Thursday, July 20, 2006

Sensitive Issue

An interesting "He said; She said" is developing in Hartford, CT. Now, I don't presume to know the facts, but I had a problem with a quote from one of the students. And, believe me, I know how sensitive the issue can be, and so I will tread carefully.
On the second page of the article, the columnist relays this information:

Even Jose said he believes that Williams tries to fit in with his students, and thinks that Williams' motivation is that he wants to be the students' favorite teacher.
But does he fit in?"Of course not," Jose said. "He's white."

Okay, so, because a teacher is of a different race, he can't relate to his students? There are two things that bother me. One is the assumption that teachers must share race or gender with a student in order to "fit in." A human being who is intelligent, savvy, and aware can "fit in" with whoever happens to be around him. If connecting with the people around us required us to share racial identity, we certainly would be living in a time not of today.
I don't wish to make it sound like the world we live in is not sprinkled with intolerance and nearsightedness when race or gender issues arise. Clearly, one has an advantage with making connections should obvious similarities be present. But, if we are all tolerant people, race or gender should not matter, whether one is a student or a teacher.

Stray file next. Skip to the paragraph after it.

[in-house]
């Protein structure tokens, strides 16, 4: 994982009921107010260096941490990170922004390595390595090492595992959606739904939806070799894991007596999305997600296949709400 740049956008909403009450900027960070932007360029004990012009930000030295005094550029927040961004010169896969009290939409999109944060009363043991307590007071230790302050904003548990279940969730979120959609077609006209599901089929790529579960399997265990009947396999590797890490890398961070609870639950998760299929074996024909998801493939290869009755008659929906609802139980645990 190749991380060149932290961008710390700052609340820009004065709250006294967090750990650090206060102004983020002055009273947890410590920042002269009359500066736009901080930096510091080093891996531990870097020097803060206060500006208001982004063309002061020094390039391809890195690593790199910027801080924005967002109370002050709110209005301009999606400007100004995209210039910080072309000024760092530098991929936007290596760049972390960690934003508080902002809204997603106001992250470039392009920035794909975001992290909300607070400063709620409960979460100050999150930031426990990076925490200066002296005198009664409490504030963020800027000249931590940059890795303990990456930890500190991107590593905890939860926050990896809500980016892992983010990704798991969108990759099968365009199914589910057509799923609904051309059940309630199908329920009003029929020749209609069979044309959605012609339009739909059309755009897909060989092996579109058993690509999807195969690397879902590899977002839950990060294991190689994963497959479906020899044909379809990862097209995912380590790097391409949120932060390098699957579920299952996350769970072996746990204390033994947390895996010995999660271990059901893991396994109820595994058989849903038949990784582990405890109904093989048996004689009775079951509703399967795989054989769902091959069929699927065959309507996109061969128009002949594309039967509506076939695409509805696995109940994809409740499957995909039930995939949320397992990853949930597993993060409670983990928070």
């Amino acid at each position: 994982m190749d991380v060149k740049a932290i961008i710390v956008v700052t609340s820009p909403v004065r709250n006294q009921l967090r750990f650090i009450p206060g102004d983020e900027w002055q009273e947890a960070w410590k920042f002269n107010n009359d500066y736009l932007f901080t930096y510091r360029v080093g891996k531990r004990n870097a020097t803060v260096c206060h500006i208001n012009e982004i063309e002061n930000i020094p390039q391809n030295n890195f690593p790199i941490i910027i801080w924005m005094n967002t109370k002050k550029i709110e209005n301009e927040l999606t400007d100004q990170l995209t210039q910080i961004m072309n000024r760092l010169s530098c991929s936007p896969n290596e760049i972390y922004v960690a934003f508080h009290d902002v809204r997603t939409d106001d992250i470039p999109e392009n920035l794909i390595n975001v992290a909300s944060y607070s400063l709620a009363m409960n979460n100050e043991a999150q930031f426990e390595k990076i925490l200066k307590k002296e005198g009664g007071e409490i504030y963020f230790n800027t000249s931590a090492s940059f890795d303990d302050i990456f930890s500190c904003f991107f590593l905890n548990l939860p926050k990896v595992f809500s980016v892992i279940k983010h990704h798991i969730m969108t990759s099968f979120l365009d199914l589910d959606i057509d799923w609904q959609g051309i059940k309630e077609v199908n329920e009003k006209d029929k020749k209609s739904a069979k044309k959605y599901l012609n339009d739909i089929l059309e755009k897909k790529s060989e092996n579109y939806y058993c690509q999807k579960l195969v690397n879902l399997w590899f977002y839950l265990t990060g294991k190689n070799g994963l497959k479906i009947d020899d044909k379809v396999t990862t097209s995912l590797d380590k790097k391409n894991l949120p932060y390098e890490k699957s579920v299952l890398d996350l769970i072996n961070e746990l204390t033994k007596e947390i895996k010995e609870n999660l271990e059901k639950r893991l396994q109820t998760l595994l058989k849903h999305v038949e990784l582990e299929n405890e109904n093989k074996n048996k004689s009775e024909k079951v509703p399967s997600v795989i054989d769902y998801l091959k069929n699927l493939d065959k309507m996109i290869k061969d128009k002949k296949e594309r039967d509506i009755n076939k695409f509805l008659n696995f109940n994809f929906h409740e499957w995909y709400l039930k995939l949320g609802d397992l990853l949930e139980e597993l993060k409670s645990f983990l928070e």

The second area of concern is, seeing as I am offended by the statement, "He's white," in reference to ability, meaning, the student is tying race with ability to connect, does the student get held accountable, or do we simply let it go because he is a student. An adult who makes a statement tying race to ability would be chastised. The teacher is being brought to task over an alleged remark, yet the student is not being brought to task over one in print.
Again, I don't wish to step on toes. But it relates to my previous post. Students need to be responsible and held accountable.


At 11:35 AM , Anonymous Anonymous said...

I honestly think this teacher made a mistake and used an inappropriate term while trying to "help" his students by talking about personal appearances and how it affects people's perceptions of others. However, I agree that the statement the student made needs to be addressed. I remember being accussed of racism by a hispanic student because he was constantly getting in trouble in my classroom (threatening other students, disruptions including foul language, etc.). I felt terrible about the accusation (made while he was on his way out the door to the principal's office for the third time in a month) until I found out that he accussed every teacher he had of the same thing each time he got into trouble. Yet, I was disappointed that his accusations were never addressed as part of the disciplinary procedure. It was just shrugged off as an angry kid trying to get attention or blame someone else for his troubles.

At 12:26 PM , Blogger HappyChyck said...

Wow! Great eye. I'm reading the article thinking that the teacher has probably crossed the boundary in trying to relate to or inspire the students, and you pick up what's really wrong--the student's perception. You're right. It's okay for students have certain assumptions about teachers based on race, skin color, and even age. It's not okay for teachers to do the same. In a classroom, which is more common? Small-minded teachers or small-minded students? Just another battle we face each day...


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